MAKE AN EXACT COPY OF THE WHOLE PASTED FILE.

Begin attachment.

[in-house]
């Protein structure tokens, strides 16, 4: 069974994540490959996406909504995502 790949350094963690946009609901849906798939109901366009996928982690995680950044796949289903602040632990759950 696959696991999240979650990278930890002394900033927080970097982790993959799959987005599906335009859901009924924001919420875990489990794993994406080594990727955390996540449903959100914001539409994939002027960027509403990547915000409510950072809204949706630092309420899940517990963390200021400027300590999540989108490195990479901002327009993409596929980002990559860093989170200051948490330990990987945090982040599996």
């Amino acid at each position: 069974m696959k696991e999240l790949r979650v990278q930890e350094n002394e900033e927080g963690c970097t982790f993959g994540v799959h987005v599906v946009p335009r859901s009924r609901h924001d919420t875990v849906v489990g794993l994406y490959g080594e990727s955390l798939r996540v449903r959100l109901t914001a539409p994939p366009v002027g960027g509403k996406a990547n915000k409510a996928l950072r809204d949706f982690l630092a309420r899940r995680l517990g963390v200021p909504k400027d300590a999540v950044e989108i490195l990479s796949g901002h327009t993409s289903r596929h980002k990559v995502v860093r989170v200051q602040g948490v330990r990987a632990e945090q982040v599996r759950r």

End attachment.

[in-house]
């Protein structure tokens, strides 16, 4: 069974994540490959996406909504995502 790949350094963690946009609901849906798939109901366009996928982690995680950044796949289903602040632990759950 696959696991999240979650990278930890002394900033927080970097982790993959799959987005599906335009859901009924924001919420875990489990794993994406080594990727955390996540449903959100914001539409994939002027960027509403990547915000409510950072809204949706630092309420899940517990963390200021400027300590999540989108490195990479901002327009993409596929980002990559860093989170200051948490330990990987945090982040599996």
């Amino acid at each position: 069974m696959k696991e999240l790949r979650v990278q930890e350094n002394e900033e927080g963690c970097t982790f993959g994540v799959h987005v599906v946009p335009r859901s009924r609901h924001d919420t875990v849906v489990g794993l994406y490959g080594e990727s955390l798939r996540v449903r959100l109901t914001a539409p994939p366009v002027g960027g509403k996406a990547n915000k409510a996928l950072r809204d949706f982690l630092a309420r899940r995680l517990g963390v200021p909504k400027d300590a999540v950044e989108i490195l990479s796949g901002h327009t993409s289903r596929h980002k990559v995502v860093r989170v200051q602040g948490v330990r990987a632990e945090q982040v599996r759950r």